A Cup of Friendship, by Deborah Rodriguez, centers on a group of women who come together at a coffee shop in Kabdul. Sunny is the American who owns the shop which caters to a locals as well as ex-patriates. She hires Yazmina, a young woman who is pregnant with her dead husband's child, a situation which has saved her from the thugs her uncle owes money to but will also put her life in serious danger should the wrong people find out. Wealthy American, Candace, uses her connections to educate and assist Afghan women while refusing to recognize the true motives of her aloof lover. Isabel is a hard-hitting journalist with the BBC who is working on a story about the Afghani poppy fields and discovers the terrible circumstances female workers in the opiate trade - and their babies - are trapped in. Finally, there is Halajan - a rebellious Afghan widow who hides her cropped hair and blue jeans hidden under her burqa and a forbidden love hidden in her heart, lest her own son rise against her.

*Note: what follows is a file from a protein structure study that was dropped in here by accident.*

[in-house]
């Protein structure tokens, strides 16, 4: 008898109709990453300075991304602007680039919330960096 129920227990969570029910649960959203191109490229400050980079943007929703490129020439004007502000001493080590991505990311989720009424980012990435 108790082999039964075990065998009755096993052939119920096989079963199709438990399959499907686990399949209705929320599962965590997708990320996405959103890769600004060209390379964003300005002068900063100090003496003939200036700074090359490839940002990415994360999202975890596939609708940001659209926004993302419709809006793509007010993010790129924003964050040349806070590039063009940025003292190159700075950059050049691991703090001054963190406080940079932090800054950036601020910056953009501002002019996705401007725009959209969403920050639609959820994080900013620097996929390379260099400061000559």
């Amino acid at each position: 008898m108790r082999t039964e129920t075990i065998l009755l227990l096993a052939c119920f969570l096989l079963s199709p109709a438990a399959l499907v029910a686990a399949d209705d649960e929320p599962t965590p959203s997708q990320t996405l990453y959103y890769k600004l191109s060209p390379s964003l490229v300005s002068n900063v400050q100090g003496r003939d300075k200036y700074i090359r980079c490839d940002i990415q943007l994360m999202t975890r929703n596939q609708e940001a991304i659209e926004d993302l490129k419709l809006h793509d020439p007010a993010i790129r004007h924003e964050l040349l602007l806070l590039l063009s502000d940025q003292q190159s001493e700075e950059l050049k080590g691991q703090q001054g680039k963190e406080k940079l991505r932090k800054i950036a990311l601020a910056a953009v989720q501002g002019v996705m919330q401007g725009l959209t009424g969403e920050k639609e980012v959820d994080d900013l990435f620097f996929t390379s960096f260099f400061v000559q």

The stories of these women - and some of the men in their lives - intertwine and unfold against the backdrop of wartorn Afghanistan. While some characters could probably be fleshed out a bit more and the book, as a whole, could be longer and more complex, I did find myself caring deeply about the characters. I worried especially about Yazmina (and the sister she hoped to save from a future of forced sexual slavery). It was fascinating to glimpse inside a world where a woman who conceived a child within wedlock would still be persecuted because her husband was no longer alive when it was time for that child to be born.
I recommend this book to anyone who is interested in learning a little more about the plight of women in Afghanistan (although I imagine most women there do not have the type of haven Sunny's cafe provides the women who populate her novel). I also intend to look for something else set in Afghanistan to deepen my understanding of the culture.